STEP 5: SKETCH OUT MY DAILY ITINERARY. I use the word "sketch" because I do like to keep some fluidity and flexibility in my days for the unexpected such as train delays and weather-related issues Or, I may find that I just want to relax in a sidewalk cafe one afternoon in lieu of hoofing it around town. Although, it is important to have a basic plan for each day. Why? To avoid travel mistakes such as museum or monument closures; to be prepared for dress codes; and, to have reservations where required. How frustrating would you be to take the 30-minute train ride from Paris to Versailles and find the palace closed for the day? Or, to stand in a 2-hour line to visit the Vatican and be turned away because you are not dressed appropriately? Preparing a daily itinerary will help you prepare for your visit and maximize your time.
STEP 6: RESERVE TOUR GUIDES, AIRPORT TRANSFERS, TRAIN TICKETS AND MUSEUM PASSES. With the previous step completed, I now know what advance arrangements need to be made.
STEP 7: SELECT RESTAURANT OPTIONS. I know many travelers who prefer to wing-it in this area. Winging-it doesn't always work well for me. The culinary aspect of a trip is equally important to me as seeing the sites. I am ecstatic (obviously) if I make a great dining discovery, but I am sorely disappointed when I've spent money on a meal and miss out on a fabulous local culinary experience! So, I do the research before I go. This also allows me to make any necessary reservations ahead of time.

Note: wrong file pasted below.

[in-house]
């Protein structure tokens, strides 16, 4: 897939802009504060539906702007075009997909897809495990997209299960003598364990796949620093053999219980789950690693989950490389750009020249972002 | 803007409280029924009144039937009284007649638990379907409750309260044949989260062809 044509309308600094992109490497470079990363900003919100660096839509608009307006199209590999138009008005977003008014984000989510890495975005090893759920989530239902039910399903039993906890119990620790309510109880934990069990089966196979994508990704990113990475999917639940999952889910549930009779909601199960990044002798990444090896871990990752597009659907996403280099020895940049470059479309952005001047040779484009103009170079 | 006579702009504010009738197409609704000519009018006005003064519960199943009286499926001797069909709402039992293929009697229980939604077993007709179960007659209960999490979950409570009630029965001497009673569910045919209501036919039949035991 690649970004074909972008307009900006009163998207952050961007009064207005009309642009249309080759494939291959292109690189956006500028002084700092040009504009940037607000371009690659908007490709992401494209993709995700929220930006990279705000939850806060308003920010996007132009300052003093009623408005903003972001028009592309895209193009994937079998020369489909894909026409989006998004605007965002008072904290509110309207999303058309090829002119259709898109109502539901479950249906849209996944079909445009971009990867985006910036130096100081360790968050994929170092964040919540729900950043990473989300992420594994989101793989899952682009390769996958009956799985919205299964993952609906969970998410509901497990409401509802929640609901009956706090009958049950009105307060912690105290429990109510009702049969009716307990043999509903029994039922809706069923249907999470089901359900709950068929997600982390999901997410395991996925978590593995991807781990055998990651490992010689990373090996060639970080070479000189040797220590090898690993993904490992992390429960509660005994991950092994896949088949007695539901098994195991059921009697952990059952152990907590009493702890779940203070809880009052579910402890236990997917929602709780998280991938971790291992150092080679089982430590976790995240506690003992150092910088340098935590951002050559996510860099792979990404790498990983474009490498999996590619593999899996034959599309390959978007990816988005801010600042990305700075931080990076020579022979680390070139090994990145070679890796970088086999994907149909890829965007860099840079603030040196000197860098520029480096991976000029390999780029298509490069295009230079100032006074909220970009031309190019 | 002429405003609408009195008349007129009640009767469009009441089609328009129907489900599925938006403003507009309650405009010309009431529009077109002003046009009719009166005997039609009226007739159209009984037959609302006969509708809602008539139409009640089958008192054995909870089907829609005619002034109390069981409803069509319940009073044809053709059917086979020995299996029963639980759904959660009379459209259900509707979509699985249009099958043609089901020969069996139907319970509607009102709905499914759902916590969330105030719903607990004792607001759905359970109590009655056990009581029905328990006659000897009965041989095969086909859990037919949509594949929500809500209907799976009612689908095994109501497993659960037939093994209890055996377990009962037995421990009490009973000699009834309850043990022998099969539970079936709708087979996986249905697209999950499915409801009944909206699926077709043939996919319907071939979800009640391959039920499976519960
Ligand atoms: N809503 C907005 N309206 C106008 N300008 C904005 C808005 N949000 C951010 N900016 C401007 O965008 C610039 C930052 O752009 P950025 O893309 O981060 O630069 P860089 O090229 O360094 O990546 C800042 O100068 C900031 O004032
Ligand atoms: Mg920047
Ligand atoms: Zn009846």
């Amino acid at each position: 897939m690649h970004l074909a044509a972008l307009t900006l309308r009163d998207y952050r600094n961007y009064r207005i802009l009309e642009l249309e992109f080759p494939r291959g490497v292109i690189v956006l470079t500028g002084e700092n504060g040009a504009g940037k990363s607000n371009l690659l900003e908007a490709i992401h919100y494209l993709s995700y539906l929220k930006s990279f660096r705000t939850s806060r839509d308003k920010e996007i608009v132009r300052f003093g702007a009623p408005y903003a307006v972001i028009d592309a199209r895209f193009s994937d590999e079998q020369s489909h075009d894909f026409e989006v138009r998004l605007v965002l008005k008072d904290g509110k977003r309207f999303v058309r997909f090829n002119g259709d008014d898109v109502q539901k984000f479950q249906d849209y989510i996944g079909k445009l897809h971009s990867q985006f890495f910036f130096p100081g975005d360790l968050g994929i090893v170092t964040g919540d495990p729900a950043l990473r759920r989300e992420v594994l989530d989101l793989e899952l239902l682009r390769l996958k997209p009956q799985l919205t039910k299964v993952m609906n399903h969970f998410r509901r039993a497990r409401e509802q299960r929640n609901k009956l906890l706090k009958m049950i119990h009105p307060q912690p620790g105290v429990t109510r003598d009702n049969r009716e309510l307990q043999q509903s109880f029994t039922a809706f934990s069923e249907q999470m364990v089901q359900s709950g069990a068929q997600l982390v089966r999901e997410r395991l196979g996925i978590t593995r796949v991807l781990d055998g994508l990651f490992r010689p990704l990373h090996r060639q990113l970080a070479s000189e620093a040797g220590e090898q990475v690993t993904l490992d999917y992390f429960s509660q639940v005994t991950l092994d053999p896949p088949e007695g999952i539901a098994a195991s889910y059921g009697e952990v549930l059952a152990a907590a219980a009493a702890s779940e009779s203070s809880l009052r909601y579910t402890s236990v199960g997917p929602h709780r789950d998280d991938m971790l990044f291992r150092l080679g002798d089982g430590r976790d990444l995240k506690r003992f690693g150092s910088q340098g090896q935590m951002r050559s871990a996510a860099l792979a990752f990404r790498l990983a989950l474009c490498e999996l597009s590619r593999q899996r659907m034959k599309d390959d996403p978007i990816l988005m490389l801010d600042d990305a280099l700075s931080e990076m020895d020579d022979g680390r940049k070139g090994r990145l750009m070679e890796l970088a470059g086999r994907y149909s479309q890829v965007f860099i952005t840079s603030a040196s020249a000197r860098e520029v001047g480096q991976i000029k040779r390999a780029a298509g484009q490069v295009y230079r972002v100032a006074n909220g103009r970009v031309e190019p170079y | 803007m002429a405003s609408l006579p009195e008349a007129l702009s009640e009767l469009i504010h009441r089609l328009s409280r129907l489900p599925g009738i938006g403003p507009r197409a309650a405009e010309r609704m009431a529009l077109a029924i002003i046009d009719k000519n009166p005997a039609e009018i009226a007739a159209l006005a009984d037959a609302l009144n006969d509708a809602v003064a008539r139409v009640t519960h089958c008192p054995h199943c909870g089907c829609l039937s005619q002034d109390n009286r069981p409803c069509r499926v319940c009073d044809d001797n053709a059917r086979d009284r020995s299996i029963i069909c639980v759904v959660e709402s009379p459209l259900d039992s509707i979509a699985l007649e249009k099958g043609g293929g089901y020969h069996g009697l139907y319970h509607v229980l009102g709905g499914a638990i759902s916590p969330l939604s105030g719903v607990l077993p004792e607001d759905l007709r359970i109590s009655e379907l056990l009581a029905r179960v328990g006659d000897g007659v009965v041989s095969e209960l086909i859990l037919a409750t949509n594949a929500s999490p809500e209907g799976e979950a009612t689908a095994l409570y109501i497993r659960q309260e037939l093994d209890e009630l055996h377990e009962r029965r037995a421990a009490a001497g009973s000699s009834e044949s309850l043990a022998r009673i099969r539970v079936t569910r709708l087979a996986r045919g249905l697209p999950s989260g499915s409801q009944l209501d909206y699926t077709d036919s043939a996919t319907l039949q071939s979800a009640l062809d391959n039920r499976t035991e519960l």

STEP 8: PRINT AND COPY EVERYTHING. Before leaving, I print out all confirmations (hotels, tour guides, restaurant reservations, etc.). I make copies of credit cards and passports. I carry emergency numbers with me and leave my contact numbers with someone at home. I follow a pre-travel checklist to make sure all my i's are dotted and t's are crossed.
STEP 9: CONTACT CREDIT CARD COMPANIES. A few days before my departure, I contact my credit card companies and ask them to flag my accounts with my travels. Too many times, credit card companies see charges made from other countries, automatically assume it is fraudulent activity and close the accounts, leaving you high and dry. One simple phone call prior to departure eliminates that unhappy and unexpected mishap.
STEP 10: PACK APPROPRIATELY. I've written several posts on this subject, everything from how to pack light to what not to wear in Europe. I've even provided tips for traveling with jewelry (for those who feel they must). However, the bottom line is to check the weather before you go, pack comfortable clothes and shoes, and prepare for the unexpected (e.g., an umbrella for a rainy day, medicines for gastrointestinal issues, band-aids for blisters, etc.).
OK, I said this was a SIMPLE 10-step process. What I didn't tell you is it can be a time-intensive process. Lucky for me, I enjoy each step! And, lucky for me, <wink><wink>, others don't--or, I'd be out of a job!! But, if you are planning your own European vacation, hopefully these 10 steps will simplify the process for you.